• the frustrations of everything don’t go away, they just become normal and what you expect
  • the reality of loneliness is an understatement
  • the reality of how intentional you have to be about everything
  • you may be having a good day, but your kids are not
  • it takes putting on your “tough skin” just to go out everyday, but in love, of course
  • every person in your family is experiencing all this too, it’s not just about how you feel
  • the literal pain and nausea experienced in flipping through photo albums and remembering where we were before God called us here, it’s all gone, just memories now.

My list could easily go on, but I think you get the point.  If our “call” were a feeling, we wouldn’t still be here. It wouldn’t have lasted. Because we can say without any doubt God directed our steps and spoke to both our hearts so loudly about making this change for Him, we can keep going. We must keep seeking Him first. We must “fix” our eyes continually on Him. If we don’t do this “first” we won’t make it. We don’t have it on our own. Our “love” for this culture can only come from Him; ours is conditional, His is unconditional. He helps us understand things we can’t on our own.

I’m so thankful for His Word and many promises. How I have clung to them to feel safe, sane, comforted, and strong.  I have written down several scriptures and placed them literally all over our home so that we see them all the time. They must be ever before us, in more ways than one.

I’m reminded of a morning last year when I was driving to my language class. I had the I AM They cd playing and the song “Make a Way” was on. I’d heard it several times before but suddenly the lyrics were loud and clear; “you brought me to the desert so you would be my water…” I thought “How true!” It was a great reminder to me about how it is about Him not us. He’s called us to a place where we literally need Him- how wonderful! What a place to be. So no matter how hard, frustrating or tough it may be- we have Him. That is all we need. Our hope is our reason. We may continue to struggle because we’re human, but one day we will not struggle anymore. We continue to obey and seek Him first and our hope becomes our destination.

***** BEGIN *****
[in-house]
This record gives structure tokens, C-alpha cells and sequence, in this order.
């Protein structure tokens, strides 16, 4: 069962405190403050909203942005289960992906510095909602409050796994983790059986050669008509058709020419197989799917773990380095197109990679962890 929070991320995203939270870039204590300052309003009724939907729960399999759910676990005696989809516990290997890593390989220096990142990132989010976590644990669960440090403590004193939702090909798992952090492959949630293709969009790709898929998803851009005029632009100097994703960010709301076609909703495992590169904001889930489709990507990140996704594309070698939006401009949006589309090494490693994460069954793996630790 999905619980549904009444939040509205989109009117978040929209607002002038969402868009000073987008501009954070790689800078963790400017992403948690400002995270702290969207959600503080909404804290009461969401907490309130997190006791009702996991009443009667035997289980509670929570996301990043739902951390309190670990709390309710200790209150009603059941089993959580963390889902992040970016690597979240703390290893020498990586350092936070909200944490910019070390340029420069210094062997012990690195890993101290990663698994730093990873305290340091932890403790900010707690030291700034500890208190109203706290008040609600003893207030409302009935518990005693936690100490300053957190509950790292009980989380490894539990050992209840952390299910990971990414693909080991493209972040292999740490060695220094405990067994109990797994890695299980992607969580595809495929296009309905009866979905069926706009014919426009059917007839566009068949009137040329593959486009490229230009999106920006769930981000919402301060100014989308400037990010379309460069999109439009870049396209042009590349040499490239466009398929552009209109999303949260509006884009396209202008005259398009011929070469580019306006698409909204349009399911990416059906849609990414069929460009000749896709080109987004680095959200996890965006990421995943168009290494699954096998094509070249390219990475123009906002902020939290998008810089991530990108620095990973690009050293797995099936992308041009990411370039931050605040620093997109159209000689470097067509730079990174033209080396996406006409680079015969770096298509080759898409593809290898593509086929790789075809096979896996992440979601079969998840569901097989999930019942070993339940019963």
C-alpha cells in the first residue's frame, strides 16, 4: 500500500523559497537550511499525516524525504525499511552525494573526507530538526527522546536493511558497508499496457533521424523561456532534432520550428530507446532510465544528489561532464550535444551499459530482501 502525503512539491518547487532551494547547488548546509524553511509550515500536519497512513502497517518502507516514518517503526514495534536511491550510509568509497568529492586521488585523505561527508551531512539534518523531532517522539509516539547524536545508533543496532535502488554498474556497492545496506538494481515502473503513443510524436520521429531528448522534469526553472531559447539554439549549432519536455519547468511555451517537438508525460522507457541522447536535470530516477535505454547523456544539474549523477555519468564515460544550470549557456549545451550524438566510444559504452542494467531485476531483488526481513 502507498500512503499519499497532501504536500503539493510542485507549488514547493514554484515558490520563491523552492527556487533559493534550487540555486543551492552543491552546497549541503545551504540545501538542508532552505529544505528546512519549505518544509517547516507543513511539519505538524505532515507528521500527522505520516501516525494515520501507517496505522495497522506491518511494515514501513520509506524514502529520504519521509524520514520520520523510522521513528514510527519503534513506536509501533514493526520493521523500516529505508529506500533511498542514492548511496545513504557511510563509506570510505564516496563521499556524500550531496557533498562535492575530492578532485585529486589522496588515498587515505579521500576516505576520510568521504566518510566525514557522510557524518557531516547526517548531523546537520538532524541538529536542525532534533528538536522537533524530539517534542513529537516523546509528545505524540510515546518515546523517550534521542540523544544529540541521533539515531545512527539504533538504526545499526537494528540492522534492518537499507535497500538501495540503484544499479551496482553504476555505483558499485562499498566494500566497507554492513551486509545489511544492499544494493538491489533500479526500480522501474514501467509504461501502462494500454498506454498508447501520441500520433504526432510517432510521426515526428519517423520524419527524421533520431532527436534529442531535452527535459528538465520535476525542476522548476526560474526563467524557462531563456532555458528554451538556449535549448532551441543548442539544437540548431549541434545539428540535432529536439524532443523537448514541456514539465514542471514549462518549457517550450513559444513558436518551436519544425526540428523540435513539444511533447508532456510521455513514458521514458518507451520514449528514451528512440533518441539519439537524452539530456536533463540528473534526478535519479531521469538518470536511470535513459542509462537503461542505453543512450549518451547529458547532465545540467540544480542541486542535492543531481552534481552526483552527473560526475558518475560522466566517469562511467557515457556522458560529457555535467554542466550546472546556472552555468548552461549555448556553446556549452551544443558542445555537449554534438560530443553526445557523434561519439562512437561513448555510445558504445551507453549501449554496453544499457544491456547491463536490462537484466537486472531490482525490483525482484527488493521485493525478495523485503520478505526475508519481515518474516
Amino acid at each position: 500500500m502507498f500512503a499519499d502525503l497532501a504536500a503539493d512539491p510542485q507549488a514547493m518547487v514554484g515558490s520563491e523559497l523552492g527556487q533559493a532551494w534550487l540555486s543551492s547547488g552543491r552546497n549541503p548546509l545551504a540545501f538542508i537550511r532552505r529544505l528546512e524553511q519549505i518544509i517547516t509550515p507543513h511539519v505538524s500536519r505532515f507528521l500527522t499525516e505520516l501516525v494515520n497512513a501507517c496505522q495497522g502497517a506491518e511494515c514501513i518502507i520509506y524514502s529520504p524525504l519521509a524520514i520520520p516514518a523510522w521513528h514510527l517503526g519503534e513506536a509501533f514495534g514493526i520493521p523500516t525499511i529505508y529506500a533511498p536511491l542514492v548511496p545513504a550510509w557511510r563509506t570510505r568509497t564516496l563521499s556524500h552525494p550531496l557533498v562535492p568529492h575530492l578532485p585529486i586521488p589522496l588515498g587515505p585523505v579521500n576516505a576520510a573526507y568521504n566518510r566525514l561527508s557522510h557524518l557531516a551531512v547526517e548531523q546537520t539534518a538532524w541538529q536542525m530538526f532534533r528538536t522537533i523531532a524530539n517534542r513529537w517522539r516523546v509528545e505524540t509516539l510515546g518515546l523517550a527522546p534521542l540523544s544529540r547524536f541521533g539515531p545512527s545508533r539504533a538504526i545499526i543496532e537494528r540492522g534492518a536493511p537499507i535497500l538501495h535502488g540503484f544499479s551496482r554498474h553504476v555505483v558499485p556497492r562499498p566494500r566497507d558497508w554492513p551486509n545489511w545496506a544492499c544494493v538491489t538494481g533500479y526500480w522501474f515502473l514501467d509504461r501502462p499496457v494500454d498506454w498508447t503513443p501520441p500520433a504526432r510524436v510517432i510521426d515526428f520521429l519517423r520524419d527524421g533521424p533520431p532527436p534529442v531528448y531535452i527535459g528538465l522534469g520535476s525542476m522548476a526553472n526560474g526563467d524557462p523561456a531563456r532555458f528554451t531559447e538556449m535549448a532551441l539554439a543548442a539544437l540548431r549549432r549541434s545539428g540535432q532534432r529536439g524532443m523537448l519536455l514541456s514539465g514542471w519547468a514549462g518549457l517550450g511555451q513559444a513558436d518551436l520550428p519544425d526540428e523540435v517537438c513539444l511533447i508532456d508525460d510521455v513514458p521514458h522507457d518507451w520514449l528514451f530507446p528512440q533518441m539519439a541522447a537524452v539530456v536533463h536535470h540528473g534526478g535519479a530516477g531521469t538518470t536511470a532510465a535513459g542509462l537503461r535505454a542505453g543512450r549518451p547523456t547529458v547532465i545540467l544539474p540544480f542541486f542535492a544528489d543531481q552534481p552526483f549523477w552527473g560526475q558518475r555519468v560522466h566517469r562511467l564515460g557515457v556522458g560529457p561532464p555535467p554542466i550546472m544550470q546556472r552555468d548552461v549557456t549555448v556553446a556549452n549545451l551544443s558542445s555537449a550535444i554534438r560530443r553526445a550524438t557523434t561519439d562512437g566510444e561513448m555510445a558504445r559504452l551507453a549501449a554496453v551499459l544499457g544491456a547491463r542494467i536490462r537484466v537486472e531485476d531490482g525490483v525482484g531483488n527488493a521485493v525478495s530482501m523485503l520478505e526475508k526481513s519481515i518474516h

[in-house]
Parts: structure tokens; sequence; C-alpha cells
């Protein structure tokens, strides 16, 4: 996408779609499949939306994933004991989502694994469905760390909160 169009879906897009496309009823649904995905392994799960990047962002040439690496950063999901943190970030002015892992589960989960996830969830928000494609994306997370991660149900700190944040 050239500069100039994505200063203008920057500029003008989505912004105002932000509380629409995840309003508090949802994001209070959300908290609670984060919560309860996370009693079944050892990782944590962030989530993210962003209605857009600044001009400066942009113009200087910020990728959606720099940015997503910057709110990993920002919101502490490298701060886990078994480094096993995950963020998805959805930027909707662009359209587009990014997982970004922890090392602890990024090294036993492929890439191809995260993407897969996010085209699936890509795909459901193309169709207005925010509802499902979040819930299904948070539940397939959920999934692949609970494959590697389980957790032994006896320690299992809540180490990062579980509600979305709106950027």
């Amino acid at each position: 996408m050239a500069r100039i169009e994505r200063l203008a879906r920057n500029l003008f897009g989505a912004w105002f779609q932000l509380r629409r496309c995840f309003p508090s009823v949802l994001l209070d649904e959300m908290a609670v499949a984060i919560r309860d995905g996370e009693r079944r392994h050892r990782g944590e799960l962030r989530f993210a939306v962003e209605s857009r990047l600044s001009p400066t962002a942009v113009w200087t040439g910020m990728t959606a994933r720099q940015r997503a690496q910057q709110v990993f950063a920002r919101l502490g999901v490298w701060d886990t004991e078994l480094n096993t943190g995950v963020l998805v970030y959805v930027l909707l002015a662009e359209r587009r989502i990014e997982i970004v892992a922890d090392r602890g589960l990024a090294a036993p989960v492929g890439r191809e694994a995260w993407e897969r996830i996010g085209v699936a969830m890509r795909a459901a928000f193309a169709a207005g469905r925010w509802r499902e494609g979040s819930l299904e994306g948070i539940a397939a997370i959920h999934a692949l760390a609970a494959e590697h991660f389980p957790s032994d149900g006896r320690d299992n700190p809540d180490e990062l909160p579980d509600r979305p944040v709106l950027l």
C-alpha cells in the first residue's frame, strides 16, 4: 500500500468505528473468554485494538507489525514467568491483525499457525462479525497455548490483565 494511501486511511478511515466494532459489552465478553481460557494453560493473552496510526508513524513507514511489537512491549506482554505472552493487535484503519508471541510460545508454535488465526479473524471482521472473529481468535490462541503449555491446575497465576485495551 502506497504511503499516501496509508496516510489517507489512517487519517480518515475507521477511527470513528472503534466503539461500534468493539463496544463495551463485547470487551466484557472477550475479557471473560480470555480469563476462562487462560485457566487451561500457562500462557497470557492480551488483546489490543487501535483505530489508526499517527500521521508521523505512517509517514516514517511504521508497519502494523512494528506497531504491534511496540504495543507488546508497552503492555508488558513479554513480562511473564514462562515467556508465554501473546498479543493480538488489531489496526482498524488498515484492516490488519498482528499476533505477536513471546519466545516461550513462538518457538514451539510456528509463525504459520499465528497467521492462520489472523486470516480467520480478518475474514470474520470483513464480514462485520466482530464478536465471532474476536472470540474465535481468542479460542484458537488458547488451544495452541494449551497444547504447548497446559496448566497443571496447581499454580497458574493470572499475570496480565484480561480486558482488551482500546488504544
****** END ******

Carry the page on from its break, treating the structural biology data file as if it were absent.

By: Bethany Ely, Serving in Germany

Discern Your Calling

Have you wondered if God is calling you to serve him in another culture? We're here to help you on your journey of discovery.

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Navigating Difficult Decisions

Many years ago when my wife and I were developing the LAM (now UWM) student ministry in Bogotá, Colombia we met Daniel Salinas, a student of mechanical engineering at the National University.

salinasDaniel came from a Christian home, was an excellent student, and participated with enthusiasm in the activities of the group.  He played the guitar, led worship, and formed part of a musical group specializing in Andean music.

As the time of his graduation came close, he confided to us a difficult decision he had to make.  His uncle had studied in Europe and had married a German lady.  He was impressed with Daniel and said that through his contacts he could secure a scholarship for him to study for a Master’s degree in engineering in Germany.  For a Colombian from a poor family, this offer seemed like a gift from heaven!

However, as Daniel had considered this unique opportunity, he remembered that he had promised the Lord to give Him two years of his life following graduation as a symbol of his gratitude for the Lord loving and saving him.  So he faced a very difficult decision.  How could he turn down such an amazing offer!  It could influence his future.  Not only what he would learn, but a prestigious master’s degree from a European, above all a German, engineering school!  Certainly the Lord must have been in this windfall!  But as he laid the matter before the Lord, he recognized that he had made a promise, and a promise had to be kept.

Therefore, upon graduation, he shared with us all that he had decided to serve the Lord for two years.  We were all amazed, because we knew of the offer.  But, he wanted to Seek God First.

One year he worked in our office using his photographic skills in putting together audiovisual materials.  Then, he responded to an invitation to go to Uruguay with two other young university grads to pioneer a university ministry in Montevideo, where there was no Christian witness.

As the years stretch on, Daniel never did make it to Germany.  In Uruguay he met Gayna, an American missionary involved in the student ministry. Shortly after they married, he accepted an invitation to work with students in Bolivia, and they have been serving together ever since.

Then followed PhD studies in the U.S., and more missionary service in Paraguay.  During the years he has become a recognized Latin America theologian/scholar, has written and published several studies on Latin American historical theology.  However, his first book was as a heart wrenching sharing of his and Gayna’s difficult years raising their child, Karis, born with cerebral palsy, who died at only 7 years old.

Daniel is now facing another big decision: whether to teach in a Seminary in Medellín, Colombia or a Seminary just south of the U.S. border in Mexico.  Significant and important reasons tug in each direction, but as we chatted the other day when he was visiting us on the way home from observing the situation in Mexico, it was evident to me that he was working through his decision, once again, putting God first.